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Hydrogen inhalation ameliorates ventilator-induced lung injury

Huang, CS and Kawamura, T and Lee, S and Tochigi, N and Shigemura, N and Buchholz, BM and Kloke, JD and Billiar, TR and Toyoda, Y and Nakao, A (2010) Hydrogen inhalation ameliorates ventilator-induced lung injury. Critical Care, 14 (6). ISSN 1364-8535

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Abstract

Introduction: Mechanical ventilation (MV) can provoke oxidative stress and an inflammatory response, and subsequently cause ventilator-induced lung injury (VILI), a major cause of mortality and morbidity of patients in the intensive care unit. Inhaled hydrogen can act as an antioxidant and may be useful as a novel therapeutic gas. We hypothesized that, owing to its antioxidant and anti-inflammatory properties, inhaled hydrogen therapy could ameliorate VILI.Methods: VILI was generated in male C57BL6 mice by performing a tracheostomy and placing the mice on a mechanical ventilator (tidal volume of 30 ml/kg without positive end-expiratory pressure, FiO2 0.21). The mice were randomly assigned to treatment groups and subjected to VILI with delivery of either 2% nitrogen or 2% hydrogen in air. Sham animals were given same gas treatments for two hours (n = 8 for each group). The effects of VILI induced by less invasive and longer exposure to MV (tidal volume of 10 ml/kg, 5 hours, FiO2 0.21) were also investigated (n = 6 for each group). Lung injury score, wet/dry ratio, arterial oxygen tension, oxidative injury, and expression of pro-inflammatory mediators and apoptotic genes were assessed at the endpoint of two hours using the high-tidal volume protocol. Gas exchange and apoptosis were assessed at the endpoint of five hours using the low-tidal volume protocol.Results: Ventilation (30 ml/kg) with 2% nitrogen in air for 2 hours resulted in deterioration of lung function, increased lung edema, and infiltration of inflammatory cells. In contrast, ventilation with 2% hydrogen in air significantly ameliorated these acute lung injuries. Hydrogen treatment significantly inhibited upregulation of the mRNAs for pro-inflammatory mediators and induced antiapoptotic genes. In the lungs treated with hydrogen, there was less malondialdehyde compared with lungs treated with nitrogen. Similarly, longer exposure to mechanical ventilation within lower tidal volume (10 mg/kg, five hours) caused lung injury including bronchial epithelial apoptosis. Hydrogen improved gas exchange and reduced VILI-induced apoptosis.Conclusions: Inhaled hydrogen gas effectively reduced VILI-associated inflammatory responses, at both a local and systemic level, via its antioxidant, anti-inflammatory and antiapoptotic effects. © 2010 Huang et al.; licensee BioMed Central Ltd.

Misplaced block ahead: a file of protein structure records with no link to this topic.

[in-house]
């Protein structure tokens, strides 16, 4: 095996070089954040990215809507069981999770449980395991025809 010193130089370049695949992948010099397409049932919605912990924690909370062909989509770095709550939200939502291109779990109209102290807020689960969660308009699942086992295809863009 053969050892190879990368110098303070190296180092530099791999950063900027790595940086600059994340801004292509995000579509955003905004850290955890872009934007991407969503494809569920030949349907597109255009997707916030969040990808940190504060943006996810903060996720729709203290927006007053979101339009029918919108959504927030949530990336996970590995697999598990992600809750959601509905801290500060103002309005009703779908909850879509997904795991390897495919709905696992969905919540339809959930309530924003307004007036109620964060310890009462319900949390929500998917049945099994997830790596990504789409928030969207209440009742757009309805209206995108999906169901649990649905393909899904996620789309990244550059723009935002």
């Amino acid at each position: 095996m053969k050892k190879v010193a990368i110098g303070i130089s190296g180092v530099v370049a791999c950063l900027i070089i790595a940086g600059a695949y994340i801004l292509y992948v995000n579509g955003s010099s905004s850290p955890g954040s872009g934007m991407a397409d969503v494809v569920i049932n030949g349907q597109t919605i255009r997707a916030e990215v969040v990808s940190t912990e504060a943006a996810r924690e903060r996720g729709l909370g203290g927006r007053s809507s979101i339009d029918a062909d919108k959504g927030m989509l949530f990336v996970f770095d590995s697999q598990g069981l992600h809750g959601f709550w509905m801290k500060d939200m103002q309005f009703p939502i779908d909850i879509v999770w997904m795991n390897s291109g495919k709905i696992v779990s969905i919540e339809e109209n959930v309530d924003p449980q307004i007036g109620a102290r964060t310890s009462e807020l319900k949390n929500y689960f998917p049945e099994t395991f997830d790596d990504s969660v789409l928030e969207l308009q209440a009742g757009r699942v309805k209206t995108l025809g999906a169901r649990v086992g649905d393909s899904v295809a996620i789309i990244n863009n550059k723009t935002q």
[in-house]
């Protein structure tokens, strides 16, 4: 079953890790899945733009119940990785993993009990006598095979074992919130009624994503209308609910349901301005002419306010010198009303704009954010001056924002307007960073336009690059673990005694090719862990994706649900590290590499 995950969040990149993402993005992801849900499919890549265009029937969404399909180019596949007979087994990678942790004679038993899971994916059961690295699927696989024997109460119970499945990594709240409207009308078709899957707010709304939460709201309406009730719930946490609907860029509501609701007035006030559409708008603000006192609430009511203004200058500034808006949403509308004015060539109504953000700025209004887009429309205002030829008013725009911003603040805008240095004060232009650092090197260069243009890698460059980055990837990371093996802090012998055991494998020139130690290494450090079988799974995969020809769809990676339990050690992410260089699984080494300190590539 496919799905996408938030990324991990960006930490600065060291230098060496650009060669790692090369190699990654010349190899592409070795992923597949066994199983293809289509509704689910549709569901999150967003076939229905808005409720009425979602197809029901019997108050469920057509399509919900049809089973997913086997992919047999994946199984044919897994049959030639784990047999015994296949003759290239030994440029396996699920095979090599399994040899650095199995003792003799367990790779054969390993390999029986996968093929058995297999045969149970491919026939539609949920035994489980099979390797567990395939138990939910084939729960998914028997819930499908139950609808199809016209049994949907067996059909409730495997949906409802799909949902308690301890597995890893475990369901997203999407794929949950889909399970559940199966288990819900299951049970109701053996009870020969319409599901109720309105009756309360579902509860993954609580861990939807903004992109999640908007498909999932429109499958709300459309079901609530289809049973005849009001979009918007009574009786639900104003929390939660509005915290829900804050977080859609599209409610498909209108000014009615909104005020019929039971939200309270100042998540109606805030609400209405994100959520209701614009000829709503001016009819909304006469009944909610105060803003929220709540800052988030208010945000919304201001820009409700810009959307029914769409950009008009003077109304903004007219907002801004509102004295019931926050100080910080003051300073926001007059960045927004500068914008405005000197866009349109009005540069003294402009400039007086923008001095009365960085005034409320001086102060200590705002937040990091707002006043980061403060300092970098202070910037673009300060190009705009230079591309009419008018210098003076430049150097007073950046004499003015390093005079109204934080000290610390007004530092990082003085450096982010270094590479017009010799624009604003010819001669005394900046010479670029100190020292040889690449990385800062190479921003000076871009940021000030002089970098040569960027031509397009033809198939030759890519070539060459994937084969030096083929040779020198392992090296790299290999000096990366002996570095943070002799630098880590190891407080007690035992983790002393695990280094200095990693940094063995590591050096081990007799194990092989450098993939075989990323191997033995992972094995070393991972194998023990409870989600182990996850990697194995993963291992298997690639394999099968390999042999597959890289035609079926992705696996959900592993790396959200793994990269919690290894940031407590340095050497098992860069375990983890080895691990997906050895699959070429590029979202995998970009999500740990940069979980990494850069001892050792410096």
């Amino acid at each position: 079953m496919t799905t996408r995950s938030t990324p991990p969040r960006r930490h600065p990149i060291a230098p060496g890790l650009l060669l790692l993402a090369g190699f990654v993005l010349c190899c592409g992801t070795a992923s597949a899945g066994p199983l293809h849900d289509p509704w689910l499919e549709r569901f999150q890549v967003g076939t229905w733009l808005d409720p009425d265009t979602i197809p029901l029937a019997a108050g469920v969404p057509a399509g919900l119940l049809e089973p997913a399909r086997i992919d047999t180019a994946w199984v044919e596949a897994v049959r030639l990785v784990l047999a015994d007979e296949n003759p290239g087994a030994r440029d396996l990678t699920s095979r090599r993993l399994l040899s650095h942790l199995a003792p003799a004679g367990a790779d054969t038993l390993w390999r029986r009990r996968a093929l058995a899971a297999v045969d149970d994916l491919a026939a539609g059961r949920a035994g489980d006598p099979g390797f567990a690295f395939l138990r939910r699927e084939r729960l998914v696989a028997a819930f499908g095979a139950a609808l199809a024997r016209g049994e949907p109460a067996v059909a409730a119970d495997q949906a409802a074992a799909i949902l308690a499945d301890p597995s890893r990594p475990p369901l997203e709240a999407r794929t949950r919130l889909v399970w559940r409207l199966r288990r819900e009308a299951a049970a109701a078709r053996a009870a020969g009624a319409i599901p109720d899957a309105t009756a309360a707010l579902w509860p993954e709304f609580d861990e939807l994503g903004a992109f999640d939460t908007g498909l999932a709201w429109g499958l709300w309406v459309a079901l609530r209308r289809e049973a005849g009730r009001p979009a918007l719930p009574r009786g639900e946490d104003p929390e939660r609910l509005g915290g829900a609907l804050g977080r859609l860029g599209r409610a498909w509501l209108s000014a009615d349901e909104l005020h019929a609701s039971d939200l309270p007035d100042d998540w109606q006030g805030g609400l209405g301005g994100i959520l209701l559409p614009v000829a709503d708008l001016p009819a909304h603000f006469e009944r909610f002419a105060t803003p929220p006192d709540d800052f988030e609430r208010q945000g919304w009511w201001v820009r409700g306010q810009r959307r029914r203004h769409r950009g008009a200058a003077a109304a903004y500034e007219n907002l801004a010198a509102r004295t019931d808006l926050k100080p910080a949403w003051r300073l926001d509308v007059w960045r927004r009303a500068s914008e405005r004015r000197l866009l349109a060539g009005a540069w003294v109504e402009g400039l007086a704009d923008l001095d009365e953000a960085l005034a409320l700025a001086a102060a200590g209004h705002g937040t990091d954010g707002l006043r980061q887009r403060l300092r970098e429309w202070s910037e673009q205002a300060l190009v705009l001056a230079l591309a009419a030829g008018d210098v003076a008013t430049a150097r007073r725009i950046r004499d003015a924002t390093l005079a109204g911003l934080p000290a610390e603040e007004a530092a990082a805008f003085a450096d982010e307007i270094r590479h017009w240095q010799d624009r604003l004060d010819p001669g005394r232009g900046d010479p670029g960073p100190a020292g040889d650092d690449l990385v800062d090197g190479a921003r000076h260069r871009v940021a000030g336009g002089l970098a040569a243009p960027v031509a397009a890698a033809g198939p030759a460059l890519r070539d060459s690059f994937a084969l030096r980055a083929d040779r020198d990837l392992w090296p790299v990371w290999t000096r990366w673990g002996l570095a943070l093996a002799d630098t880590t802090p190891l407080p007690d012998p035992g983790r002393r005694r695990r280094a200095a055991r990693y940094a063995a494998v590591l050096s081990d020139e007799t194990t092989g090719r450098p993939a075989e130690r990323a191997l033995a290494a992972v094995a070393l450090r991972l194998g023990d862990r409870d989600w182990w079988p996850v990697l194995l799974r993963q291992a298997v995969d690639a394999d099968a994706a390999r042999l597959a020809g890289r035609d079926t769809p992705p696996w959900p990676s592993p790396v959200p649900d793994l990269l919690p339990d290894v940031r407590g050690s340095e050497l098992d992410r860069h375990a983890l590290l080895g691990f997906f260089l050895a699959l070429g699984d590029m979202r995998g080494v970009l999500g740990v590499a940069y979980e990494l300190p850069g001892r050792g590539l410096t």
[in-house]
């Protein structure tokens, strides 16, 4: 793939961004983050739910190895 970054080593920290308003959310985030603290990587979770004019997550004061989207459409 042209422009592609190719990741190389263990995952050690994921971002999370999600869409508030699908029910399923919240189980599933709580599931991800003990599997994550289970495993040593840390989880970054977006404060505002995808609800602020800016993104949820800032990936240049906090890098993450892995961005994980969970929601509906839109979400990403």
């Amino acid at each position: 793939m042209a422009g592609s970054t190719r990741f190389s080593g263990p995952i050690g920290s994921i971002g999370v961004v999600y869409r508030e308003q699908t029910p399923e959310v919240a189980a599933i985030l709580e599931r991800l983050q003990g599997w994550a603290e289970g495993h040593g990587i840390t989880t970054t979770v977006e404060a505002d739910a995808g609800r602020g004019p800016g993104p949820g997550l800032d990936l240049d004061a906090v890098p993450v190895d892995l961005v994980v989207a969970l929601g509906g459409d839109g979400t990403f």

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Details

Item Type: Article
Status: Published
Creators/Authors:
CreatorsEmailPitt UsernameORCID
Huang, CS
Kawamura, T
Lee, S
Tochigi, N
Shigemura, Nnos9@pitt.eduNOS9
Buchholz, BMbmb60@pitt.eduBMB60
Kloke, JD
Billiar, TR
Toyoda, Y
Nakao, A
Centers: Other Centers, Institutes, or Units > Center for Research on Health Care
Other Centers, Institutes, or Units > Thomas E. Starzl Transplantation Institute
Date: 25 December 2010
Date Type: Publication
Journal or Publication Title: Critical Care
Volume: 14
Number: 6
DOI or Unique Handle: 10.1186/cc9389
Schools and Programs: School of Medicine > Cardiothoracic Surgery
School of Medicine > Medicine
School of Medicine > Pathology
School of Medicine > Surgery
Refereed: Yes
ISSN: 1364-8535
Date Deposited: 16 Nov 2016 18:32
Last Modified: 02 Feb 2019 16:56
URI: http://d-scholarship.pitt.edu/id/eprint/30199

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